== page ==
Nestlé USA commits to GAP broiler standards
Food company says all broilers used in its U.S. food products will be raised and processed according to certain standards by 2024
Nestlé USA has become the latest company to commit to sourcing its broilers from suppliers who adhere to Global Animal Partnership (GAP) standards, as well as other criteria aimed at improving poultry welfare. The company's new broiler welfare pledge will involve all chickens raised for meat as ingredients in its products produced in the United States.
As part of its new broiler welfare policy, announced on October 12, Nestlé has committed to working with its U.S. suppliers to:
- Transition to breeds of chicken recognized as having improved welfare outcomes, including slower growth rates and better leg health, as approved by the GAP
- Reduce stocking density to a maximum of 6 lbs./sq. foot.
- Improve the environment in which broiler chickens are kept in line with the new GAP standard, including access to natural light, improved litter, and enriched surroundings to help allow expression of natural behavior.
- Ensure broiler chickens are processed in a manner that avoids pre-stun handling, and instead use multi-step controlled atmospheric system that produces an irreversible stun.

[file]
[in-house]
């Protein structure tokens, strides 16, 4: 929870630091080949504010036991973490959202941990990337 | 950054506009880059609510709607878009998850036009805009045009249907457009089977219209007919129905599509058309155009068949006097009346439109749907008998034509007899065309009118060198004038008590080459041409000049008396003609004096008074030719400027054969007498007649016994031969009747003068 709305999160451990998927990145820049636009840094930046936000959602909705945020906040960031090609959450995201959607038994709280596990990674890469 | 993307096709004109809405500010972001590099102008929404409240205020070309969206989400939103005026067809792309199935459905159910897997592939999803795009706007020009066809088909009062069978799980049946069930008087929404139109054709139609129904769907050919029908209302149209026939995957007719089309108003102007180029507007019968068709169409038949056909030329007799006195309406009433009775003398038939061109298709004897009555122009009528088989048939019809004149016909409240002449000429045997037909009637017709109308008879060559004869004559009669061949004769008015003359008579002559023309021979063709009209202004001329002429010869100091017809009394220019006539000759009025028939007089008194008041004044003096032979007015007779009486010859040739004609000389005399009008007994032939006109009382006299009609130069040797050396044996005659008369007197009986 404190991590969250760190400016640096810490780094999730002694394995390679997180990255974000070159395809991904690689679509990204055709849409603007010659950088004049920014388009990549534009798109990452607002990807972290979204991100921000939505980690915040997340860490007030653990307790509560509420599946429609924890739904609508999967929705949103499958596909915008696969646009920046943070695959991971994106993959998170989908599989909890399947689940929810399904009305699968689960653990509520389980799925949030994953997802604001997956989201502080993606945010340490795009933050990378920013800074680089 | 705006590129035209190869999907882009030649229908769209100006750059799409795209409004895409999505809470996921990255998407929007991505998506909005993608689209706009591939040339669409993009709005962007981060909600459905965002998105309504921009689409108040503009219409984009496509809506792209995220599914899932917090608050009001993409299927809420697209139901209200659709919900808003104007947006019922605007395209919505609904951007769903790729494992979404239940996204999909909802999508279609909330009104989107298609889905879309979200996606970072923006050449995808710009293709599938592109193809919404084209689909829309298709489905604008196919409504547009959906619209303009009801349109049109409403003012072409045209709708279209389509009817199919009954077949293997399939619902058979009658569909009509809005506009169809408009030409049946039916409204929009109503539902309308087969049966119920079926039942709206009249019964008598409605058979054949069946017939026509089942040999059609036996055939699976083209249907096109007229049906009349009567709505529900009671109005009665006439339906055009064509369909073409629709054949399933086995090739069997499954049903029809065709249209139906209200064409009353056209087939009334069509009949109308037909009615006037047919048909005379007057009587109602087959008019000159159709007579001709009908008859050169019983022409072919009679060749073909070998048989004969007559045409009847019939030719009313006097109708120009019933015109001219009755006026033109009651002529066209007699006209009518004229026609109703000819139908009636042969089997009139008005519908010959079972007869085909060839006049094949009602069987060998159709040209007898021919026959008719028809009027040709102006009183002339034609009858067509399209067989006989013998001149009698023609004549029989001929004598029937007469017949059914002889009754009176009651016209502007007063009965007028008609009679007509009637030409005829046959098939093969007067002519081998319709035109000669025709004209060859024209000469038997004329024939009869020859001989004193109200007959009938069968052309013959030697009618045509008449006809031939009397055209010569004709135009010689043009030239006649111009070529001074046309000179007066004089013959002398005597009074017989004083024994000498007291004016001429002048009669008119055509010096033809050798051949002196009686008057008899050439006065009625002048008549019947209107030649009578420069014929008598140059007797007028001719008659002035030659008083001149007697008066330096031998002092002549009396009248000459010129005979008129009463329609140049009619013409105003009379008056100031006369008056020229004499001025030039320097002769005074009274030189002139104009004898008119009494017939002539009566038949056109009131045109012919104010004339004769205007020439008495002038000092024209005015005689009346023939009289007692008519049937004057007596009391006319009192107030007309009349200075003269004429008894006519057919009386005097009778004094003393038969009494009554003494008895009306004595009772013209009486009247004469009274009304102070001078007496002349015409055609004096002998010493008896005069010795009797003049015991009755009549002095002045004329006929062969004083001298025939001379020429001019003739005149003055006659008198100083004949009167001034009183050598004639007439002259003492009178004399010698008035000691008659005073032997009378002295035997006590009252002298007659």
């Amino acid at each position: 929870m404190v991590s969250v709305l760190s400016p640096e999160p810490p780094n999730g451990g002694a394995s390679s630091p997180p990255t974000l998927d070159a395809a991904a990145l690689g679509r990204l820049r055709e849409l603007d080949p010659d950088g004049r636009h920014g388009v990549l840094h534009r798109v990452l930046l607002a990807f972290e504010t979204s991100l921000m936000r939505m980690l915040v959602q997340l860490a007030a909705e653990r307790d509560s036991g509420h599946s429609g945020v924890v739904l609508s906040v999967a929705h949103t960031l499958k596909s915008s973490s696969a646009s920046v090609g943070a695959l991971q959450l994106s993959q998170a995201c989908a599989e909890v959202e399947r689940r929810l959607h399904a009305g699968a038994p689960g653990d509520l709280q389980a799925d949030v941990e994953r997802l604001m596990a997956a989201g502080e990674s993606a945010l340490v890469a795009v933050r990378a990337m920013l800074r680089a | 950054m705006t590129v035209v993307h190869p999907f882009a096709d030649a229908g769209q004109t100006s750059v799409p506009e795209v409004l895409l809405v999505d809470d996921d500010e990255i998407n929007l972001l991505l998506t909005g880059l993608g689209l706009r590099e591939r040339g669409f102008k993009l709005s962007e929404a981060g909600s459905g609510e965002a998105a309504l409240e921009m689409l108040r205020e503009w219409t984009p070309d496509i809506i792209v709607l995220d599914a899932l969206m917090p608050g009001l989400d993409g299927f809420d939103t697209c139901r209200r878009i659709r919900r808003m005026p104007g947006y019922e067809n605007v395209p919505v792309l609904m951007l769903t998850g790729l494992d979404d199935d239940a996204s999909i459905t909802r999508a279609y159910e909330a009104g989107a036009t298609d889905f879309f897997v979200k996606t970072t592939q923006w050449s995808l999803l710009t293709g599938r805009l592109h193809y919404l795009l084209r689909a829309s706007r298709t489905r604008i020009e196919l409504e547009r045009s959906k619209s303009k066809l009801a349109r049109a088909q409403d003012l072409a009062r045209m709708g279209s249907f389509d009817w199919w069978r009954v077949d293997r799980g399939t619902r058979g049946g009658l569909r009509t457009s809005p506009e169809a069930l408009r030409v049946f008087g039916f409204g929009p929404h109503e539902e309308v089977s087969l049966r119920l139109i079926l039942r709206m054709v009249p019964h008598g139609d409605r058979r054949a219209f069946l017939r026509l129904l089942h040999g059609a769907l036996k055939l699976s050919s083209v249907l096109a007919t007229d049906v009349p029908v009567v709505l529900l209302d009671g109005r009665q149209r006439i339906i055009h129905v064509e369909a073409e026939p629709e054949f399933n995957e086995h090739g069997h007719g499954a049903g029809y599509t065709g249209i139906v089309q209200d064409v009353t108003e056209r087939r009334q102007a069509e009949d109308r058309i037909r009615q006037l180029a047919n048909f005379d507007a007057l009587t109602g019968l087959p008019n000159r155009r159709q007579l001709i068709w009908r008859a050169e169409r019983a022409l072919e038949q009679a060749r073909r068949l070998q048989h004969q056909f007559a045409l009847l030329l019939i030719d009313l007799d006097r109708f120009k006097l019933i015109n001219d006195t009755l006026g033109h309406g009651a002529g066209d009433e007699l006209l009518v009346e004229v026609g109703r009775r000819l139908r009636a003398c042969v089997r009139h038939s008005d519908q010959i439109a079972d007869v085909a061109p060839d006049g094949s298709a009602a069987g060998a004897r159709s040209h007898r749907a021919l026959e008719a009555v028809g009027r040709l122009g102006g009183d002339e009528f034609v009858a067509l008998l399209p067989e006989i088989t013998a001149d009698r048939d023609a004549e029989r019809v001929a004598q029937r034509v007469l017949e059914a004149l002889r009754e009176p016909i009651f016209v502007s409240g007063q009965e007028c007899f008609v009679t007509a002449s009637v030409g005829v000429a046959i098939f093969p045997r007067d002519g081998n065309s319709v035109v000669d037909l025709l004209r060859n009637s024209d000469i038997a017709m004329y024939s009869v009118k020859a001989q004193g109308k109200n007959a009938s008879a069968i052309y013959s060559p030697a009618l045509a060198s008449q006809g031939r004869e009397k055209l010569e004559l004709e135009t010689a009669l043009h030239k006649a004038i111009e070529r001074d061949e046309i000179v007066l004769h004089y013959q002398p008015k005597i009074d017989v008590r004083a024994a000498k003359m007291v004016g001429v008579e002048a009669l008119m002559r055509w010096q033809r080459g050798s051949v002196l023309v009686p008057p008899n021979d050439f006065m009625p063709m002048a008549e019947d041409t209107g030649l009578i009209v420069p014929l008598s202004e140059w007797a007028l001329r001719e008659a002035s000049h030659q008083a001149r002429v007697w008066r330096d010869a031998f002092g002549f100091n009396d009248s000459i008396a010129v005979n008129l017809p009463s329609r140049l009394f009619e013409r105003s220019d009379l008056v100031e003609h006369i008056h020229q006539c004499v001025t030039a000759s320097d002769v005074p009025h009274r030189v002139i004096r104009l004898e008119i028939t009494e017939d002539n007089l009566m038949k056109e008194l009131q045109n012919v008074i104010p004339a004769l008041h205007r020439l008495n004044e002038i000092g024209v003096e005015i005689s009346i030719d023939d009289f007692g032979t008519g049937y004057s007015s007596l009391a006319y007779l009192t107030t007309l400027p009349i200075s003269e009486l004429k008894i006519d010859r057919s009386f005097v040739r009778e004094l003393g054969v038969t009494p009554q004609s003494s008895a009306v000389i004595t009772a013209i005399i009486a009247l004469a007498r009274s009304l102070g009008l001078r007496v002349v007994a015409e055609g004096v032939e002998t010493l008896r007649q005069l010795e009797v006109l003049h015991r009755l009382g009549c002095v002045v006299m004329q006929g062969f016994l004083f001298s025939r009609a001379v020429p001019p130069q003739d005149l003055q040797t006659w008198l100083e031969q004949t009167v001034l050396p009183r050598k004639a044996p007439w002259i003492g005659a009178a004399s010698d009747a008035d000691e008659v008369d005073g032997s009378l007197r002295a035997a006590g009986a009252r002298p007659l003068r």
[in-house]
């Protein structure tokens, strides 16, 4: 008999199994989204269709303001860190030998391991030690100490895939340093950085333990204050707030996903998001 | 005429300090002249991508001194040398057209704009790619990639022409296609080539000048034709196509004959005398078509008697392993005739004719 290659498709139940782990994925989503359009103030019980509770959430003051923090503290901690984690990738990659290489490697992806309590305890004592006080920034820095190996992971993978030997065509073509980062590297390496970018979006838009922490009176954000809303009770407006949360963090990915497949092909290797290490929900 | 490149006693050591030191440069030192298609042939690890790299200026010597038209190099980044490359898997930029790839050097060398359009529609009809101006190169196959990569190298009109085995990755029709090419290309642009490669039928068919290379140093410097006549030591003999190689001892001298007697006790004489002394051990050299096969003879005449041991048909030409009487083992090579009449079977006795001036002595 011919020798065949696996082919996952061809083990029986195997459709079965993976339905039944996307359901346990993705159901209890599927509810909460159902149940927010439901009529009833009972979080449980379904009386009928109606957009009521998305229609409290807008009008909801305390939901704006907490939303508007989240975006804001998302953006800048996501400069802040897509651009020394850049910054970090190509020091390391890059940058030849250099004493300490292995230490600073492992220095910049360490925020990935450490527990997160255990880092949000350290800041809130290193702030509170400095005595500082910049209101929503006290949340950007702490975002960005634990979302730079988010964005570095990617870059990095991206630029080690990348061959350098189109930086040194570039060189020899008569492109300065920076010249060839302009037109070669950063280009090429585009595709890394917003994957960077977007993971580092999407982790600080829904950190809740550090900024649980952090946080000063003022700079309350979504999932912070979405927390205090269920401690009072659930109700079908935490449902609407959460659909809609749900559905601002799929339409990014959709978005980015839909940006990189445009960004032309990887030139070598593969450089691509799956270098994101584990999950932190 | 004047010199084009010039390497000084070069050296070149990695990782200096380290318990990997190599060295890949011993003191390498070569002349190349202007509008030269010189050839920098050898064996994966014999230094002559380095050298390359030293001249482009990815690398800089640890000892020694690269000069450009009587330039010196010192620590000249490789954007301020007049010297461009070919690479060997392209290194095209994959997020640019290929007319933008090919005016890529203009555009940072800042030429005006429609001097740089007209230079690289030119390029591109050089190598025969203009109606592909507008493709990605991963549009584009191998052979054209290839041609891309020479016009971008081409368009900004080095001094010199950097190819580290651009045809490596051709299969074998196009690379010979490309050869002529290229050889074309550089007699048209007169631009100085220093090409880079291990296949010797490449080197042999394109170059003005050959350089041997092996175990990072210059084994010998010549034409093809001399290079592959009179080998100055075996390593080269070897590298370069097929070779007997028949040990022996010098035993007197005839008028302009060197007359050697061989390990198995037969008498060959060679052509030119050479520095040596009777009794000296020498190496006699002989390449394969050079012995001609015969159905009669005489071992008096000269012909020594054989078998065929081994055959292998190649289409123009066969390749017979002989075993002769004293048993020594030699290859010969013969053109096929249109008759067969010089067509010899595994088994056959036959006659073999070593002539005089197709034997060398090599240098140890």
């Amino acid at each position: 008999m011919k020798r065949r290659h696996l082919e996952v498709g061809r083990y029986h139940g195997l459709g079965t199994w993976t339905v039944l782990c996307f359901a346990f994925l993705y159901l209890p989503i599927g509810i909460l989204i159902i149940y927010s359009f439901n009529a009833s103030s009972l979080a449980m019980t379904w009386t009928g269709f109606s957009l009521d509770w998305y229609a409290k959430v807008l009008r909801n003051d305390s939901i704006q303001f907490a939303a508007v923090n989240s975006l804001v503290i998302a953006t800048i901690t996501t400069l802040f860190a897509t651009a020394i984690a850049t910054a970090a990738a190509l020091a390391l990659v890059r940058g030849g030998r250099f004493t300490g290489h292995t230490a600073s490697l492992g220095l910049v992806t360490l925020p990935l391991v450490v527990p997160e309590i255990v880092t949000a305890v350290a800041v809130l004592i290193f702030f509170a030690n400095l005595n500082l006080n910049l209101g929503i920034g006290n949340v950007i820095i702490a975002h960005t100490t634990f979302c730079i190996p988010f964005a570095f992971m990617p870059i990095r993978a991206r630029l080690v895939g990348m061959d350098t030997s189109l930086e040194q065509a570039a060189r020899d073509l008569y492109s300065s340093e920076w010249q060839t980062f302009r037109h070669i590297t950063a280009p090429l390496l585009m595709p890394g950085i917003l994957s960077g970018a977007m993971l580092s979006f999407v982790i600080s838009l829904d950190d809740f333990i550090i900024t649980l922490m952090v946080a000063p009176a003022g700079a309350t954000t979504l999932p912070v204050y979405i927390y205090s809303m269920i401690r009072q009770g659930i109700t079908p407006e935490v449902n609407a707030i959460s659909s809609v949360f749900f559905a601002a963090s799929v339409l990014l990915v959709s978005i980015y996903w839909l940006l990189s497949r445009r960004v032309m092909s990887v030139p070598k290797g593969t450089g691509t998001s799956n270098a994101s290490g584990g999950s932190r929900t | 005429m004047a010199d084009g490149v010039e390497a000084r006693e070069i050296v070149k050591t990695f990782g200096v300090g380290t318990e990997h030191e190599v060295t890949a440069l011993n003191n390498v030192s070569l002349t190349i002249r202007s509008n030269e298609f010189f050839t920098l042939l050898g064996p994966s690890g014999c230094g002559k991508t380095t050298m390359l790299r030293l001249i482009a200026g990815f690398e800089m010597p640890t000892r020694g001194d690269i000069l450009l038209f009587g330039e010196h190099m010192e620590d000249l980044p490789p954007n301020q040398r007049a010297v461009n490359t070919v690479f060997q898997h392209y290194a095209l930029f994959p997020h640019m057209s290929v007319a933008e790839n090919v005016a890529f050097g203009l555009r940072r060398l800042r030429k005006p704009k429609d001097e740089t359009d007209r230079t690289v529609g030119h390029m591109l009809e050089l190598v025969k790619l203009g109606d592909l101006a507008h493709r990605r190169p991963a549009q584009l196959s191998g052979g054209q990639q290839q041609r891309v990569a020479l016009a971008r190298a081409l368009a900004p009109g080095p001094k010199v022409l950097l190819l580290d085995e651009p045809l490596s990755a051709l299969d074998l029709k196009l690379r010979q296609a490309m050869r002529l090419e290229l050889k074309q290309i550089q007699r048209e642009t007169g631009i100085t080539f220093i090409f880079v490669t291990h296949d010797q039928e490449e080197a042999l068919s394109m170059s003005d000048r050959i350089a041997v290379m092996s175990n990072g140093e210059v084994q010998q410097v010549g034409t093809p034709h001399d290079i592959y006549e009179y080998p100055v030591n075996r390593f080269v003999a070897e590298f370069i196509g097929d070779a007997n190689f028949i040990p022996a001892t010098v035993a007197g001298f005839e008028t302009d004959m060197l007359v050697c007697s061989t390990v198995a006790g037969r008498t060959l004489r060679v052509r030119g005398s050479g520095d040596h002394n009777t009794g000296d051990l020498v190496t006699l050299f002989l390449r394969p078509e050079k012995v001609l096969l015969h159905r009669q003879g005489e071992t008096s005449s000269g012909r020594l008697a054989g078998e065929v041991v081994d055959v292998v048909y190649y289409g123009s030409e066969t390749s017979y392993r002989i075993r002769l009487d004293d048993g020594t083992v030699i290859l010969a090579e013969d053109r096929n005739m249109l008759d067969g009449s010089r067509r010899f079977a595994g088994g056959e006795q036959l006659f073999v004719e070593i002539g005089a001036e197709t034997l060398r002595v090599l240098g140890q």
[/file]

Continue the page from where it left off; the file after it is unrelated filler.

- Show compliance with these standards through third-party audits and to report on progress.
All of the criteria is expected to be met by 2024.
Paul Grimwood, Chairman and CEO of Nestlé USA commented, “We want to help bring about positive change at every level of our supply chain―from our direct suppliers all the way back to the farms. We have already pledged that by 2020 all of the eggs we source as ingredients for our food products in the U.S. will come from cage-free hens. Today, we are taking the next step in that journey to help push for higher standards of welfare for broiler chickens.”
Nestlé brands that would be impacted by the broiler welfare pledge include Hot Pockets, DiGiorno, Stouffer's, Lean Cuisine, Tombstone, Lean Pockets, Jack's, California Pizza Kitchen and Buitoni.
This is a complex undertaking, the company stated, adding that such changes require investment and time, and the transition over the next seven years must be done in a sustainable and cost-effective way.